Besides what has been going on for me and my immediate neighbors I had no idea for two days what so ever of the consequences of the storm further away until I wandered afield yesterday afternoon.

I ventured around my community and local area and discovered the road to the beach was partly blocked with fallen tress, the beach road is partly washed away, the sand was blown over the road, the resorts along the beach front nearest to me are damaged too. Many homes have damaged roofs. The road side was covered in plant debris waiting to be picked up. The mud was thick on some of the road leading to the beach.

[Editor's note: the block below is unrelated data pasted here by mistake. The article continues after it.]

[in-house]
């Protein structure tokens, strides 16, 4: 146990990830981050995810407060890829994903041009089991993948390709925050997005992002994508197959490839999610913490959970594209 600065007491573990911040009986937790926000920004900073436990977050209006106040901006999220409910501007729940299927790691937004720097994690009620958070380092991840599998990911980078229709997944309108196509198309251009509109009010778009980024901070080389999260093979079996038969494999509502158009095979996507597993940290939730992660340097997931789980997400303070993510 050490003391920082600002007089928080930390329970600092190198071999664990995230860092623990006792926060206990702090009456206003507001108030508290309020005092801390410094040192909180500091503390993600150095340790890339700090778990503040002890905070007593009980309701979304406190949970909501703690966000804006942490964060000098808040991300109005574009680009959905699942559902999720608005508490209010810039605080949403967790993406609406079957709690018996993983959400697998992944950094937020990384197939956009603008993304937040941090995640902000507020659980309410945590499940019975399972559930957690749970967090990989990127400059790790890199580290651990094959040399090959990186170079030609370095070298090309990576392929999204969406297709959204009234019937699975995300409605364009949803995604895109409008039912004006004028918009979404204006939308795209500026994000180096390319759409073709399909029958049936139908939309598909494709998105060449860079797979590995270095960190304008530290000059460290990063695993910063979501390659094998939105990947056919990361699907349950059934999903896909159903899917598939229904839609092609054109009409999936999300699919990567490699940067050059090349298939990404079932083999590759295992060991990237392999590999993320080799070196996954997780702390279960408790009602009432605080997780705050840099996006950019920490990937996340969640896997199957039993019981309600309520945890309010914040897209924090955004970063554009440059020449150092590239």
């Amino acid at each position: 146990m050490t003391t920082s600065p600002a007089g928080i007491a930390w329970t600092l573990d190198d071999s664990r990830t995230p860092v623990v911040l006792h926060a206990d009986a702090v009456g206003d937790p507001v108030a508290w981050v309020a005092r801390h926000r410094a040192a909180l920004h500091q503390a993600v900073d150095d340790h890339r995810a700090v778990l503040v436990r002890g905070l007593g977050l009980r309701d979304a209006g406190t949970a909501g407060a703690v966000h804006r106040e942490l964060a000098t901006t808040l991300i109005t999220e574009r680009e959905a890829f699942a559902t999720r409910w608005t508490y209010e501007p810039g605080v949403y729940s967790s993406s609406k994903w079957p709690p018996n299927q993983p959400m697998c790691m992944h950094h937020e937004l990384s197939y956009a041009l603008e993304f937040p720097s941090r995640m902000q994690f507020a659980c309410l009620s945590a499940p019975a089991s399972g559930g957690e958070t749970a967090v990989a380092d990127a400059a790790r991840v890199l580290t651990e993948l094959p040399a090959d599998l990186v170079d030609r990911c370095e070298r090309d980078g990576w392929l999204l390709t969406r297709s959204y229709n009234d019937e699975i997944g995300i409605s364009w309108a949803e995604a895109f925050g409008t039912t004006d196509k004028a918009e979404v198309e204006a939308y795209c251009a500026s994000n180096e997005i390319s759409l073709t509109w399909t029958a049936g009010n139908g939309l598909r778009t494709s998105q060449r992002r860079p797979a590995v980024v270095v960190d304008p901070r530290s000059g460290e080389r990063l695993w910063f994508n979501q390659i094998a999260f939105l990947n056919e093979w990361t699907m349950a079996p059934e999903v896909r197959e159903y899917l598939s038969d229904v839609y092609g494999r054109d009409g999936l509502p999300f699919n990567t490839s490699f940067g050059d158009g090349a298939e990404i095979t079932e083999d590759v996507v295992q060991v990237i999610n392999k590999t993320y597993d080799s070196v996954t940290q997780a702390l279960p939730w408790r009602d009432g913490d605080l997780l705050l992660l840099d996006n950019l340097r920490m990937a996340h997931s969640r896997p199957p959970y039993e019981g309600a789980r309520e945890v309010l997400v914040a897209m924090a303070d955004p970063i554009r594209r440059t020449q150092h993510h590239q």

Above I just wrote; the following I wrote during the storm before my computer died.

I only have a little energy left in me and in the battery of my computer and have no internet now, so I am taking a rest from moping up water to write about being in a typhoon and what it is like. Basically it is tiring and very unknown.

The CEF office, also my home, has very little damage externally, but it has bathtubs of rain inside that obviously need moping up.

With the last lull in the typhoon we ate breakfast, a few hours later than usual as it was not a good time to eat due to the state of the typhoon. While we ate Lien explained how it would be back in full force shortly as was its way. She explained how many people forget this each year and rush off to work or go off on their motorbikes to see a friend or family and die in the process due to the sudden and harsh return of the vicious winds.